is a major risk factor for cardiovascular
disease and can reduce blood supply to the heart tissue and damage cardiac cells, resulting in heart failure
. New research has investigated if nerve growth factor (NGF) gene therapy can prevent diabetic heart failure and small vascular disease in mice.
The study by Professor Costanza Emanueli, British Heart Foundation Senior Research Fellow and colleagues of the Bristol Heart Institute in the Regenerative Medicine Section of the School of Clinical Sciences at the University of Bristol is published online in Diabetes, which is the journal of the American Diabetes Association.
Scientists believe that NGF has a protective effect on the cardiovascular system but the possibility that cardiac NGF gene therapy could prevent diabetes-induced heart failure has not been previously studied.
The team investigated whether increasing the myocardial level of NGF by using adeno-associated viral (AAV) vectors could prevent the diabetic heart from failure. AAVs are small non-enveloped, single-stranded DNA viruses that can potentially infect all cell types. They exist in different forms, allowing to better target different cells for gene therapy, including after AAV injection in a vein. Importantly, at variance from more popular viral vectors, AAVs allow for virtually permanent increased level of a therapeutic protein.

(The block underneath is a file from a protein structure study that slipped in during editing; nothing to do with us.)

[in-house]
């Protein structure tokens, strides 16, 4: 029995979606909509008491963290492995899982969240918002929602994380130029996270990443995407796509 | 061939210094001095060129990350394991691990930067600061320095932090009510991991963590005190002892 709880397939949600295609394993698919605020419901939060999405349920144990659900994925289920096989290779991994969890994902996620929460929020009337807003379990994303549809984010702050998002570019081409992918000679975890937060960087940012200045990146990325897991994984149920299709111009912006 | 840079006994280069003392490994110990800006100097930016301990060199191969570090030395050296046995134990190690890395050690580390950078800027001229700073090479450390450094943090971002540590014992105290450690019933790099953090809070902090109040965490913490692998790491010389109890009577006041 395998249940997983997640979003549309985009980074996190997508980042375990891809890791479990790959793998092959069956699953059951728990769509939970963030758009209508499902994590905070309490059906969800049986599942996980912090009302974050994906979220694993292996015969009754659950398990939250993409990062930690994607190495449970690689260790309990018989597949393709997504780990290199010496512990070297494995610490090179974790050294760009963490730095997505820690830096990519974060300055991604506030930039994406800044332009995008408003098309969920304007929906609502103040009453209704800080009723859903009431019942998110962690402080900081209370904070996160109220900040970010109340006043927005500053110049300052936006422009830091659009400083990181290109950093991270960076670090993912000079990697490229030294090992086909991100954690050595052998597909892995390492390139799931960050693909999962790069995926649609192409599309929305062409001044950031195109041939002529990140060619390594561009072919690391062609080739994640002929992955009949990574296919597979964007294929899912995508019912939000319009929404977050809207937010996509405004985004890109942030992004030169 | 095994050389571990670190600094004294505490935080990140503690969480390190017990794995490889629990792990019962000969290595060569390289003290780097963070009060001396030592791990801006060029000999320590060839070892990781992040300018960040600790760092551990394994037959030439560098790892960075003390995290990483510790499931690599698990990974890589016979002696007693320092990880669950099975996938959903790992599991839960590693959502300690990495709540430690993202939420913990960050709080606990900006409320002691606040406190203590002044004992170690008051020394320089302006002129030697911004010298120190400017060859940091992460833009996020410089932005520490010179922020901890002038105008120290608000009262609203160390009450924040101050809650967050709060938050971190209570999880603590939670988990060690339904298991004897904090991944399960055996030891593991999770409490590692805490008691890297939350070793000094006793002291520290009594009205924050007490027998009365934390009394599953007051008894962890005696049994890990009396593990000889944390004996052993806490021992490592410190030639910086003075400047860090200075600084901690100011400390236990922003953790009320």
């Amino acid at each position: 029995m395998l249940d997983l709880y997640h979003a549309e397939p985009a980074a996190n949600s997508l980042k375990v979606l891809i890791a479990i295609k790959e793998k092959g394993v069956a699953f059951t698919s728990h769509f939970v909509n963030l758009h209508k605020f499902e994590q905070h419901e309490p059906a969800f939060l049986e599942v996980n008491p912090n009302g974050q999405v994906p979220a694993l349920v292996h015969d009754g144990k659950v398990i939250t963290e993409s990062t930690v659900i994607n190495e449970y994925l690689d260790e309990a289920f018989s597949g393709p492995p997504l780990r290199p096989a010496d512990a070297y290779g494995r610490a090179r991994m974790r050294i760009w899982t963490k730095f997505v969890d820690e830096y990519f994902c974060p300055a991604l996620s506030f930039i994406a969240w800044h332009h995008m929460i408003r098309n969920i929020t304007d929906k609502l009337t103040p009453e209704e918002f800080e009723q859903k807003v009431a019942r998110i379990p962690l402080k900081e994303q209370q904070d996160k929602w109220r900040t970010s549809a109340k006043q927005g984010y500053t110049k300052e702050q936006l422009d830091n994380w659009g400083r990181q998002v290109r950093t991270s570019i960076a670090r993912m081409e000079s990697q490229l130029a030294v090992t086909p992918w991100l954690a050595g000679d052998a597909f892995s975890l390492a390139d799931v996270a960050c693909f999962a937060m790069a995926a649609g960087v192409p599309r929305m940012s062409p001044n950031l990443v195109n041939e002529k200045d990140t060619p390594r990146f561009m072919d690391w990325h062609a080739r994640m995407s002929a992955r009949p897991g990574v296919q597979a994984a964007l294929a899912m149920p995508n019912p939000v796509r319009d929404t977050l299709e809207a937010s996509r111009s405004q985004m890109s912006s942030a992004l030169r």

Professor Emanueli said: "Our study represents a major advance in tackling heart disease in diabetics, a leading cause of death in the western world. It also represents one important step forward in our goal for translating NGF-based therapies in cardiovascular patients.
"The critical scientific finding from our research is that diabetes reduces cardiac level of NGF. Most importantly, engineering the diabetic heart with AAVs to make it produce NGF can prevent heart failure."
Professor Jeremy Pearson, Associate Medical Director at the BHF, added: "Targeted gene therapy is now becoming a realistic prospect for several human diseases. This study suggests that there is...